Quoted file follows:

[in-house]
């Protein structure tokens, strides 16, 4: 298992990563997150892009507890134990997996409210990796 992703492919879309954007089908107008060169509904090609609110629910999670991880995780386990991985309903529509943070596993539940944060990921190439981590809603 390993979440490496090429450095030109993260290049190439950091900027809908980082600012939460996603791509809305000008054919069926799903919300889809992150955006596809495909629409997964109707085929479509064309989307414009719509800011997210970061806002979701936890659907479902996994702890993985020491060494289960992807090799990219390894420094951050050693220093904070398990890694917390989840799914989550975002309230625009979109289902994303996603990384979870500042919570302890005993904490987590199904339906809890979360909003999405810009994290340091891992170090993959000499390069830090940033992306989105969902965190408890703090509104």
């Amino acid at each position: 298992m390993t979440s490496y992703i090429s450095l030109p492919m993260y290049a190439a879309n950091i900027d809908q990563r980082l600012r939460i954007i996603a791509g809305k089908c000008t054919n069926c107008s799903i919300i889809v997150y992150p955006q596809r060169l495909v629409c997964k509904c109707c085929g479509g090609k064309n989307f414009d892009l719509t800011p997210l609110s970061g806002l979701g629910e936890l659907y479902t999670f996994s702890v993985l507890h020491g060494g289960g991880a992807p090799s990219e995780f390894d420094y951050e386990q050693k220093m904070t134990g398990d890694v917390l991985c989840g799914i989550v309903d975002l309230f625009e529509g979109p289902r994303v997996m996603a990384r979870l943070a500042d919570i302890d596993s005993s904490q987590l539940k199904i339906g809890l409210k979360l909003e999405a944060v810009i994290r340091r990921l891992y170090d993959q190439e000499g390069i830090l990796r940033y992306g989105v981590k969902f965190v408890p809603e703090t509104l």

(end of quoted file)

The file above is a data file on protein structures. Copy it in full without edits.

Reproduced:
[in-house]
């Protein structure tokens, strides 16, 4: 298992990563997150892009507890134990997996409210990796 992703492919879309954007089908107008060169509904090609609110629910999670991880995780386990991985309903529509943070596993539940944060990921190439981590809603 390993979440490496090429450095030109993260290049190439950091900027809908980082600012939460996603791509809305000008054919069926799903919300889809992150955006596809495909629409997964109707085929479509064309989307414009719509800011997210970061806002979701936890659907479902996994702890993985020491060494289960992807090799990219390894420094951050050693220093904070398990890694917390989840799914989550975002309230625009979109289902994303996603990384979870500042919570302890005993904490987590199904339906809890979360909003999405810009994290340091891992170090993959000499390069830090940033992306989105969902965190408890703090509104």
């Amino acid at each position: 298992m390993t979440s490496y992703i090429s450095l030109p492919m993260y290049a190439a879309n950091i900027d809908q990563r980082l600012r939460i954007i996603a791509g809305k089908c000008t054919n069926c107008s799903i919300i889809v997150y992150p955006q596809r060169l495909v629409c997964k509904c109707c085929g479509g090609k064309n989307f414009d892009l719509t800011p997210l609110s970061g806002l979701g629910e936890l659907y479902t999670f996994s702890v993985l507890h020491g060494g289960g991880a992807p090799s990219e995780f390894d420094y951050e386990q050693k220093m904070t134990g398990d890694v917390l991985c989840g799914i989550v309903d975002l309230f625009e529509g979109p289902r994303v997996m996603a990384r979870l943070a500042d919570i302890d596993s005993s904490q987590l539940k199904i339906g809890l409210k979360l909003e999405a944060v810009i994290r340091r990921l891992y170090d993959q190439e000499g390069i830090l990796r940033y992306g989105v981590k969902f965190v408890p809603e703090t509104l």